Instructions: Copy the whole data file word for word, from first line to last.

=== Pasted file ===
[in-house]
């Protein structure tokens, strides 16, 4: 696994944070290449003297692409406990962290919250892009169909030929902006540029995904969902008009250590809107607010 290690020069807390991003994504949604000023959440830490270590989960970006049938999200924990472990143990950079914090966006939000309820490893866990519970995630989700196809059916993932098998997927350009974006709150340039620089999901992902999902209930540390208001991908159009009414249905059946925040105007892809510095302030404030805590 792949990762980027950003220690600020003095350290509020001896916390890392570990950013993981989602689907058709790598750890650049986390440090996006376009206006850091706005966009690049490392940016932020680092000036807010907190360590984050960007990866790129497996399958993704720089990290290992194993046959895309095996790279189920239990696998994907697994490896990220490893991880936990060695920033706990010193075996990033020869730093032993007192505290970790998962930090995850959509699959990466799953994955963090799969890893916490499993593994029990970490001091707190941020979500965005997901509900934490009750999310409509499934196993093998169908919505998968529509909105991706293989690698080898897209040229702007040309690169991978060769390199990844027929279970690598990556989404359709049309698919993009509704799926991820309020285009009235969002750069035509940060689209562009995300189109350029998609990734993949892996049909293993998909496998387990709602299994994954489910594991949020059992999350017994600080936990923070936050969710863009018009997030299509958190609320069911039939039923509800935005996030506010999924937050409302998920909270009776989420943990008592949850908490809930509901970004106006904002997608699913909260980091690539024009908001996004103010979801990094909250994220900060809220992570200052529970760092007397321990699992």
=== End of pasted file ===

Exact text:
[in-house]
């Protein structure tokens, strides 16, 4: 696994944070290449003297692409406990962290919250892009169909030929902006540029995904969902008009250590809107607010 290690020069807390991003994504949604000023959440830490270590989960970006049938999200924990472990143990950079914090966006939000309820490893866990519970995630989700196809059916993932098998997927350009974006709150340039620089999901992902999902209930540390208001991908159009009414249905059946925040105007892809510095302030404030805590 792949990762980027950003220690600020003095350290509020001896916390890392570990950013993981989602689907058709790598750890650049986390440090996006376009206006850091706005966009690049490392940016932020680092000036807010907190360590984050960007990866790129497996399958993704720089990290290992194993046959895309095996790279189920239990696998994907697994490896990220490893991880936990060695920033706990010193075996990033020869730093032993007192505290970790998962930090995850959509699959990466799953994955963090799969890893916490499993593994029990970490001091707190941020979500965005997901509900934490009750999310409509499934196993093998169908919505998968529509909105991706293989690698080898897209040229702007040309690169991978060769390199990844027929279970690598990556989404359709049309698919993009509704799926991820309020285009009235969002750069035509940060689209562009995300189109350029998609990734993949892996049909293993998909496998387990709602299994994954489910594991949020059992999350017994600080936990923070936050969710863009018009997030299509958190609320069911039939039923509800935005996030506010999924937050409302998920909270009776989420943990008592949850908490809930509901970004106006904002997608699913909260980091690539024009908001996004103010979801990094909250994220900060809220992570200052529970760092007397321990699992």